1) Food... contemporary US is able to feed from hectare 16 people (except it mostly ends up as animal fodder). Using this ballpark number - 625 hectares, so if we make layers 1m tall, we would end up with cube of with edges of 184 m.

Yes, I know future GMO would be much better, but we would also be much more picky.

2) Energy... People at Iceland use 24kW. We want to run some high tech industry and use 10 times more. At Earth orbit we get 1.361 kW/m2, and reasonable solar cells would give 20%. 882m2 of solar panels per head. So we're talking here about solar panel, that would be a square with edge of 3 km.

3) Industry... argh... OK... You wanted smelting some metal? OK. I've found online some arc furnace, for a few tones of metal. Actually does not look so big, and looks as something to be put in a big workshop, if one got desperate. OK... imagine 1000 machines, each of them takes 100 m3... Not bad. So roughly counting a cube with edge of 46m.

4) Shielding... I highly suspect that people on such station would expect some not so bad shielding, not only against gamma radiation, but also against particle radiation. And we're talking here about a few meters of (presumably) water. So either you manage to put your hydroponic here, or you end up with some extra mass. (or even more likely both - first merely water, then hydroponic, then actually humans)

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Transport and (non-agricultural) Industry: Most western cities use about 20% of their footprint (square meters) on transportation, and around 15-20% of their footprint on manufacturing and warehousing.

Transport includes roads, railways, and utility infrastructure. As your habitat grows, this percentage of volume will tend to increase as more and larger trams and pipes and ducts and conduits are needed to ship more people, goods, and energy longer distances. Since the initial 20% is area, not volume, I think you can fudge the initial internal volume a bit lower...closer to 15%. But remember that you'll need a big docking/customs/marshalling volume at the spaceport, and that's NOT included in the 15%. Mass and density of most transport (except piping, of course) tends to be low - elevator shafts are mostly empty air.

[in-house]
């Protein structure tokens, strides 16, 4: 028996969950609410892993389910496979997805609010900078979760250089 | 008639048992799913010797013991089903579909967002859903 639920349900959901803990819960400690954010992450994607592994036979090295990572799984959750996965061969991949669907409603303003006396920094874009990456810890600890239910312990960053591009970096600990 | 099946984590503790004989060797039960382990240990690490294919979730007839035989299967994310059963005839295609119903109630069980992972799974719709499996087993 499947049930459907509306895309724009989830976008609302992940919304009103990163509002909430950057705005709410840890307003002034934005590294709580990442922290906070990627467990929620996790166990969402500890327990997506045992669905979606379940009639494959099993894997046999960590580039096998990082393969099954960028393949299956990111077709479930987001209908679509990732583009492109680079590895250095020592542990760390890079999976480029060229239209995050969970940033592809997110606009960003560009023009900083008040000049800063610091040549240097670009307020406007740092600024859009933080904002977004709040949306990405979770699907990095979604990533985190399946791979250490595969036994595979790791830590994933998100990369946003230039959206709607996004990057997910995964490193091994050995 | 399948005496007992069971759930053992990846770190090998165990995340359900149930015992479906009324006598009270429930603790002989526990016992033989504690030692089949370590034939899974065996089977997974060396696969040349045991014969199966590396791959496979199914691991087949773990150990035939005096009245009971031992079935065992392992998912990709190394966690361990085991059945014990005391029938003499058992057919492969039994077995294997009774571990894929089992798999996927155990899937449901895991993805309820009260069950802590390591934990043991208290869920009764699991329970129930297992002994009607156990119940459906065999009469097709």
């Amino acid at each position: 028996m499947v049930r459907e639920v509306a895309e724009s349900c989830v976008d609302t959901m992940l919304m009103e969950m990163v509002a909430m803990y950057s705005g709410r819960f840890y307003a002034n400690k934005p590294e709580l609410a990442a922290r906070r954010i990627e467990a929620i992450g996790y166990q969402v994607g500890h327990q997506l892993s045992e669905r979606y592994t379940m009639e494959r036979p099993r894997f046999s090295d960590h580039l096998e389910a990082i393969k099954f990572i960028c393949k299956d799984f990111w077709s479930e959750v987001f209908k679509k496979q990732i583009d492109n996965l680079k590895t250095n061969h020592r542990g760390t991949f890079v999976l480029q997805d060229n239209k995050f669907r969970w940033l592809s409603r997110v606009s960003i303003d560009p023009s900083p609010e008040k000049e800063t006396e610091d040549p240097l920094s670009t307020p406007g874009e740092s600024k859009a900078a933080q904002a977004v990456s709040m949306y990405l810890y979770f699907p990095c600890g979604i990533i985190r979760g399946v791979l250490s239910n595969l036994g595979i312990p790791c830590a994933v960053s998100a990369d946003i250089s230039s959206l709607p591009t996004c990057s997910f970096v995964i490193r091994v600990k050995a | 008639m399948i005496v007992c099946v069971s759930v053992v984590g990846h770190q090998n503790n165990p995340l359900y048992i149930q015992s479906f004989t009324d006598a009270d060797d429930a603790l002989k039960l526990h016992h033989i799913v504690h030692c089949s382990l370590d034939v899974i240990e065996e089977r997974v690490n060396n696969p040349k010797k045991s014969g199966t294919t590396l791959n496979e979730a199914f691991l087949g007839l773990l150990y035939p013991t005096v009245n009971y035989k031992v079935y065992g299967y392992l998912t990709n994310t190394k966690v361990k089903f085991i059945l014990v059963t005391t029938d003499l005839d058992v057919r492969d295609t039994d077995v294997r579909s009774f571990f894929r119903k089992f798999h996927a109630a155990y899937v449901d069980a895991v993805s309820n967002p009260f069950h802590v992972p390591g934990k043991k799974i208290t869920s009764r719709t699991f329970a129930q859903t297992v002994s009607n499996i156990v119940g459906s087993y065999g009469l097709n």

Industry (non-agricultural) includes refining, manufacturing, and storage. Sometimes it also includes transport and life-support (water treatment, trash disposal, energy) but let's leave those out for this. Most western cities use about 15-20% of their area for industrial use. Urban areas tend to have smaller industry...but then large suburban belts of industry. As cities grow, this percentage tends to decrease a bit, but there are exceptions.

Industry tends to be more volume-intensive than transport or residential, so you will probably want to reserve around 20% (or maybe more). Industry is a big consumer of transport and energy, so be sure to place industrial volumes to minimize those extra costs. Industry also tends to be somewhat heavy - a good planning factor will be 150kg/cubic meter. You cannot pack too much together - heat and safety management will require some spacing, but that gets balanced by the dense bulk storage needed.

A quick step back to life support. Each person produces about 2 kg of trash daily, around 150-200 liters of wastewater, and about 11,000 liters of exhaled air. Plus industrial and household HAZMAT, air and water pollution from industry or misuse, etc.